Just suppose President Obama hadn’t fired General Stanley McChrystal this week as his top commander in Afghanistan. What would have been the headlines from the warzone?
Perhaps that this month has seen the highest number of fatalities among foreign troops in Afghanistan since the invasion in 2001?
Or that a report from the UN secretary-general Ban Ki-moon said that nine years on, “the overall security situation has not improved”?
(Just one line from the report: “The rise in incidents involving improvised explosive devices constitutes an alarming trend, with the first four months of 2010 recording a 94 per cent increase compared to the same period in 2009.”)
Or, as the New York Times reported, that criticism of the Afghanistan strategy is mounting on Capitol Hill, even among President Obama’s allies, and that public support for the war is crumbling?
The respected military analyst Anthony Cordesman wrote in a sobering critique this week: “Two critical questions dominate any realistic discussion of the conflict. The first is whether the war is worth fighting. The second is whether it can be won. The answers to both questions are uncertain.”
How many times have we been told that the key to success in Afghanistan is not military but political? Over and over again, we’ve read that bolstering the authority of the Afghan government is every bit as important as defeating the Taliban militarily.
As Fred Kaplan wrote on Slate.com: “Counter-insurgency wars, as has been said countless times, are fought by, with, through, and on behalf of the host country's national government. The idea is to provide security, so the government can bring its people basic services. If the government is incompetent, corrupt, or widely viewed by the people as illegitimate, then a counterinsurgency campaign — no matter how brilliantly planned or valiantly fought — is futile.”
Which means, I assume, that President Hamid Karzai holds the key. And who was the one senior US official who seemed to be able to get on with Mr Karzai? None other than the now departed General McChrystal.
So here’s where we are. General McChrystal has been fired, despite President Karzai’s public entreaties that he should be allowed to stay on. The US special envoy Richard Holbrooke stays on, despite President Karzai’s refusal to have any more dealings with him.
And President Karzai stays on too, despite the widespread belief that he rigged his election victory last year, and despite Washington’s impatience with his apparent inability to get a grip.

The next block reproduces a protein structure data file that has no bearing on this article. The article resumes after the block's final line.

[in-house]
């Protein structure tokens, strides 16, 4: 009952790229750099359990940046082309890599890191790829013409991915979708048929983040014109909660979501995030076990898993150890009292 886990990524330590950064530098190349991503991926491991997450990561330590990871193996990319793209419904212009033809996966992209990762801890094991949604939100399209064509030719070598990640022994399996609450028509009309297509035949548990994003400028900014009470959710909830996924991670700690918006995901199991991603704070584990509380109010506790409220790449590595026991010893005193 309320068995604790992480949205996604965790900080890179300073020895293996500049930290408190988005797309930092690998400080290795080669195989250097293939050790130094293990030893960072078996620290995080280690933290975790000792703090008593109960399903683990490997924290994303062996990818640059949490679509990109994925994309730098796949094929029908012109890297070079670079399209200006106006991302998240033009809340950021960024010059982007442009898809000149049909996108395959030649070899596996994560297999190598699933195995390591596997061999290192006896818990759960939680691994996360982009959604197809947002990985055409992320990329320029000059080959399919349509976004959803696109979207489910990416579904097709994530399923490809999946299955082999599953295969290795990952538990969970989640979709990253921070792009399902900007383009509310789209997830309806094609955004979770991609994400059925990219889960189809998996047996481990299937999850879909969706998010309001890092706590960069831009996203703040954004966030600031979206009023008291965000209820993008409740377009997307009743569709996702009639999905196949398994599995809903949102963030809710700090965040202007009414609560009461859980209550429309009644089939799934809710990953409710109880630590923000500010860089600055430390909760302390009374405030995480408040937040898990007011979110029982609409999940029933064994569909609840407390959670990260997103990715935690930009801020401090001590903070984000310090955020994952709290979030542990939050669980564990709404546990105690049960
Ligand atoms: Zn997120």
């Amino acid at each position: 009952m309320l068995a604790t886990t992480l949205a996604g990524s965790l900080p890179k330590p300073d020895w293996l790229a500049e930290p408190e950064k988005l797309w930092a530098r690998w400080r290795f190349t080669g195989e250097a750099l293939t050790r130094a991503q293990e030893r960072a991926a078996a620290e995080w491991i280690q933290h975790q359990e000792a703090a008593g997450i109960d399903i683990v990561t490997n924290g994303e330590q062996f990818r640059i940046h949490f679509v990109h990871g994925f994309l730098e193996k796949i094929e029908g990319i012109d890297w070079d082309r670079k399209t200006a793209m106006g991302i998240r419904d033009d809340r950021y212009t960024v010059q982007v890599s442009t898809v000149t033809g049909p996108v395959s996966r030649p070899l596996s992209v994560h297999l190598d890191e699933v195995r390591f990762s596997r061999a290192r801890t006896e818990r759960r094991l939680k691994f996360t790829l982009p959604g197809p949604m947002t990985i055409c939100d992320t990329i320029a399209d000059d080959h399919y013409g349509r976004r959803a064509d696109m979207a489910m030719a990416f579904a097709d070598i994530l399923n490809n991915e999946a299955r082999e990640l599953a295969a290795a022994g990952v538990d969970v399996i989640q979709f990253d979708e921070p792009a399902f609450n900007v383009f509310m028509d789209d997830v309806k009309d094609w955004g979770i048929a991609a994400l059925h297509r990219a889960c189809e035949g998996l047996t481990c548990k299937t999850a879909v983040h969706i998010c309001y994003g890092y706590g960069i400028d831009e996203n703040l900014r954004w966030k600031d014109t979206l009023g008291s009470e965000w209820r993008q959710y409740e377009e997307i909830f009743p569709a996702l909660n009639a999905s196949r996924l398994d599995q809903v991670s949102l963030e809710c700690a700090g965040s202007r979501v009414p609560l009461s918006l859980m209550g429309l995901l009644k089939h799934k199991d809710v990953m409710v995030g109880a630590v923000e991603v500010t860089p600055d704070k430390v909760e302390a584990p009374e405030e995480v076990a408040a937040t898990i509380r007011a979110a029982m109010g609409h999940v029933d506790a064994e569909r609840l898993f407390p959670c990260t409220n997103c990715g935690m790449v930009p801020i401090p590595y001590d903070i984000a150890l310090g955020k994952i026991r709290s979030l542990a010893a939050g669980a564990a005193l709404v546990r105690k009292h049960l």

What’s more, the clock is ticking. In December, President Obama will be given a “strategic review” assessment of where things stand in Afghanistan. And, according to the current plan, in exactly 12 months from now, US troops will begin to withdraw.
The Canadians and the Dutch have already announced that their troops will be going home next year. The British prime minister David Cameron and his defence secretary Liam Fox have both been sounding less than convinced recently that Britain’s military contribution should continue for much longer.
After the death of the 300th British serviceman in Afghanistan earlier this week, Mr Cameron said: “We are paying a high price for keeping our country safe, for making our world a safer place, and we should keep asking why we are there and how long we must be there.”
That doesn’t mean that British troops are about to pull out. But it may be relevant that the new coalition UK government seems to feel much less of a need to cosy up to Washington than did its Labour predecessors (and, to be fair, I think the same could be said in the opposite direction of President Obama when compared to President Bush).
It may also be relevant that Pakistan is reported to view the enforced departure of General McChrystal as an opportunity to step into the gap he leaves behind. One report suggests that Islamabad is now presenting itself as a new “viable partner” for President Karzai, with its army chief General Kayani “personally offering to broker a deal with the Taliban leadership.”
The new US commander in Afghanistan is General David Petraeus, a man much admired for his perceived achievements in Iraq, and who virtually single-handed wrote the US military manual on how to conduct counter-insurgency operations.
So if anyone can win the war, it’s probably General Petraeus. Except, of course, that as his own doctrine acknowledges, counter-insurgency operations can’t be won militarily.
And that, I’m afraid, is where we came in.